To begin our historical investigation, it is important for us to know more about the founding of Suffield as well as some of the traditions and attitudes of freedom and slavery. 

Suffield is a town in Hartford County. In fact, Suffield was called Southfield until 1674 because it being the southernmost town, that is why in some documents Southfield is referred to our well-known Suffield. (3)

Some people’s reaction to the Boston Tea Party was excitement for the future and some people viewed it as an act of vandalism. The reactions across the American colonies were mixed. Most people did want a peaceful revolution. People just wanted to have a productive trading relationship with England. They did not necessarily want to pay direct taxes levied by

parliament and the government. People of America would have been much more comfortable paying taxes to their local legislatures.

Connecticut, as a part of the thirteen original colonies, responded to the Boston Tea Party and the upcoming events. The day after the Tea Party took place, Connecticut had thrown its full weight behind the neighbors to the north, and was willing to do all CT could to support Boston.

Connecticut, based on the data, supported the loyalists. At the outbreak of the war, Connecticut consisted of six counties and 72 townships. According to the census of 1774, throughout these counties and townships, there existed some 25,000 males between the ages of 16 and 50, of whom about 2,000 identified themselves as Tories. (4) Nowhere was the presence of these individuals stronger than in the southwestern portion of the state, particularly in Fairfield County. (2) However, the question is: did Suffield? What part of the population supported the growing patriot cause in Boston? Was the number of African-American effected in any way? I am looking forward to see what my classmates find in order to solve this part of the puzzle.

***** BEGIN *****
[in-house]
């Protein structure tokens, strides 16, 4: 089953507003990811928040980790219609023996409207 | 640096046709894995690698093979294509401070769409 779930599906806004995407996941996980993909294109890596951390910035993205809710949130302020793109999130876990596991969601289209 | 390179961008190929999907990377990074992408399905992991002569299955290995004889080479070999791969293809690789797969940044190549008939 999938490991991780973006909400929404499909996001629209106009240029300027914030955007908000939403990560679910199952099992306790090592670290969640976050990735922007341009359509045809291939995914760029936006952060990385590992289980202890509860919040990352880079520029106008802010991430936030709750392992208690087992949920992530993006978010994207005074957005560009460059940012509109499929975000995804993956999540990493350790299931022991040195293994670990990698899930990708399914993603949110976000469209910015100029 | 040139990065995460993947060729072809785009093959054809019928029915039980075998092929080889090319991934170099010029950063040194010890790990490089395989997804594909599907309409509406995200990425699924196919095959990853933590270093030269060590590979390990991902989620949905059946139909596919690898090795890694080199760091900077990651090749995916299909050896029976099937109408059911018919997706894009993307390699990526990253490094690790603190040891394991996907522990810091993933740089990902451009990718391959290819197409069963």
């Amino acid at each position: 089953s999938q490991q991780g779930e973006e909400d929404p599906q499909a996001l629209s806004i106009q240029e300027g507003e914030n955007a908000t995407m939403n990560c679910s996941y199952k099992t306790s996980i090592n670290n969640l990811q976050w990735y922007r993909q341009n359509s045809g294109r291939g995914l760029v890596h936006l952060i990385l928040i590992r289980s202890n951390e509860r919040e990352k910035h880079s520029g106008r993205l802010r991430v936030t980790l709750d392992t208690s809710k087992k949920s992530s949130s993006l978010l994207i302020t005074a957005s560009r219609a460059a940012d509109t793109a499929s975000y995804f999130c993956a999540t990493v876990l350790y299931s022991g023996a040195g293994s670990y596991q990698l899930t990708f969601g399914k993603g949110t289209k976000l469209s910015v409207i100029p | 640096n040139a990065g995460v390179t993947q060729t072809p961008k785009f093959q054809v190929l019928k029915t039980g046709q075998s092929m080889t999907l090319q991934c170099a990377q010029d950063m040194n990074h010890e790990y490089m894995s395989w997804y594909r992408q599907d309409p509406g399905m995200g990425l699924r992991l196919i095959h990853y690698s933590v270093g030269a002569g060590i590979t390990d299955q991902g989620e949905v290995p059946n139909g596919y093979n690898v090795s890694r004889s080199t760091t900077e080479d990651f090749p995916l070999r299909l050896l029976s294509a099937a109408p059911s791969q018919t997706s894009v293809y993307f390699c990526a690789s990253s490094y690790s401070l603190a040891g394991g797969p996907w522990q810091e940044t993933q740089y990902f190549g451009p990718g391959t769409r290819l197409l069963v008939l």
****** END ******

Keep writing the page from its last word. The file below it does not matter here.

Slavery was common during the 18th century. We have colony of CT Census proving that in 1774 there were 37 slaves in Suffield.  The slaves were owned by wealthy merchants, tavern owners, Tobacco farm owners and town ministers and other influential people in town. We know that major John Pynchon had at least two slaves, Harry and Rocco, which means that other influential people of Suffield had slaves. (1) Suffield’s third minister, Reverend Ebenezer Devotion owned six slaves during this time period 1742-1796. Reverend Ebenezer Gay Jr. manumitted the family three remaining slaves in 1812. They were Titus, Ginny and Dinah. If we will be able to find out the names of people who had the most money in the town, we will be a step closer to solve this puzzle to find the right people who lived in Suffield in 1974. Using our deduction skills, we will dig deeper and deeper and eventually we will discover something that has been a secret for a while.

With the help of the Suffield Town Library, we have the access to the list of the earliest families of Suffield. By figuring out the century and what part of that century these people used to live, we would be able to tell who had slaves and then find out the names of all the thirty seven slaves lived in town in 1774.

 

Sources:

  1. https://archive.org/stream/documentaryhisto00shel#page/22/mode/2up/search/harry+roco
  2. http://www.hsgct.org
  3. http://www.ebooksread.com/authors-eng/j-hammond-james-hammond-trumbull/the-memorial-history-of-hartford-county-connecticut-1633-1884-volume-2-mur/page-46-the-memorial-history-of-hartford-county-connecticut-1633-1884-volume-2-mur.shtml
  4. http://cupola.gettysburg.edu/cgi/viewcontent.cgi?article=1027&context=ghj

What Happened in Your Town During The Pivotal Year of 1774?

Freedom, Slavery, and the Complexities of 1774